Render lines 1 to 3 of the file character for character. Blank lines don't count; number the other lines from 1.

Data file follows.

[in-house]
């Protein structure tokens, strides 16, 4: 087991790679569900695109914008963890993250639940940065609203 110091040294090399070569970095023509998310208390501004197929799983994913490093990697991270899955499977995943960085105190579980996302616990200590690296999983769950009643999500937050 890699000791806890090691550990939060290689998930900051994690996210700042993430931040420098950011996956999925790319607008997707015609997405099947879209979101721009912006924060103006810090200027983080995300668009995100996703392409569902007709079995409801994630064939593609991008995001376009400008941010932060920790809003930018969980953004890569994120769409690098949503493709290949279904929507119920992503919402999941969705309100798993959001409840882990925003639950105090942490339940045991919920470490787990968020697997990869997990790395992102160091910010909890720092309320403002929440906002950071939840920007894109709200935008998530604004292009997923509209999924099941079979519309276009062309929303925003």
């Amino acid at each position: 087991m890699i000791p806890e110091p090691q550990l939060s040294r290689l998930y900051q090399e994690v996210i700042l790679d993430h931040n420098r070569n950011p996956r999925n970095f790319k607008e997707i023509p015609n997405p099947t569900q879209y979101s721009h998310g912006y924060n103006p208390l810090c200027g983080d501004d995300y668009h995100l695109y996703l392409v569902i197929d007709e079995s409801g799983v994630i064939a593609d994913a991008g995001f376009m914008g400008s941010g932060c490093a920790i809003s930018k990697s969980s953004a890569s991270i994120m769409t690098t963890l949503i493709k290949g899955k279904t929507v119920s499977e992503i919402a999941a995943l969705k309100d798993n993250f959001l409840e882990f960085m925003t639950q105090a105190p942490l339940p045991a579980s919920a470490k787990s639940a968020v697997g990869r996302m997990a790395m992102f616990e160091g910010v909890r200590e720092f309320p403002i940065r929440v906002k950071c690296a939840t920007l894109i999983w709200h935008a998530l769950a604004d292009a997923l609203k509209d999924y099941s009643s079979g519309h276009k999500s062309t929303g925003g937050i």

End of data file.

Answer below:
[in-house]
């Protein structure tokens, strides 16, 4: 087991790679569900695109914008963890993250639940940065609203 110091040294090399070569970095023509998310208390501004197929799983994913490093990697991270899955499977995943960085105190579980996302616990200590690296999983769950009643999500937050 890699000791806890090691550990939060290689998930900051994690996210700042993430931040420098950011996956999925790319607008997707015609997405099947879209979101721009912006924060103006810090200027983080995300668009995100996703392409569902007709079995409801994630064939593609991008995001376009400008941010932060920790809003930018969980953004890569994120769409690098949503493709290949279904929507119920992503919402999941969705309100798993959001409840882990925003639950105090942490339940045991919920470490787990968020697997990869997990790395992102160091910010909890720092309320403002929440906002950071939840920007894109709200935008998530604004292009997923509209999924099941079979519309276009062309929303925003």
């Amino acid at each position: 087991m890699i000791p806890e110091p090691q550990l939060s040294r290689l998930y900051q090399e994690v996210i700042l790679d993430h931040n420098r070569n950011p996956r999925n970095f790319k607008e997707i023509p015609n997405p099947t569900q879209y979101s721009h998310g912006y924060n103006p208390l810090c200027g983080d501004d995300y668009h995100l695109y996703l392409v569902i197929d007709e079995s409801g799983v994630i064939a593609d994913a991008g995001f376009m914008g400008s941010g932060c490093a920790i809003s930018k990697s969980s953004a890569s991270i994120m769409t690098t963890l949503i493709k290949g899955k279904t929507v119920s499977e992503i919402a999941a995943l969705k309100d798993n993250f959001l409840e882990f960085m925003t639950q105090a105190p942490l339940p045991a579980s919920a470490k787990s639940a968020v697997g990869r996302m997990a790395m992102f616990e160091g910010v909890r200590e720092f309320p403002i940065r929440v906002k950071c690296a939840t920007l894109i999983w709200h935008a998530l769950a604004d292009a997923l609203k509209d999924y099941s009643s079979g519309h276009k999500s062309t929303g925003g937050i």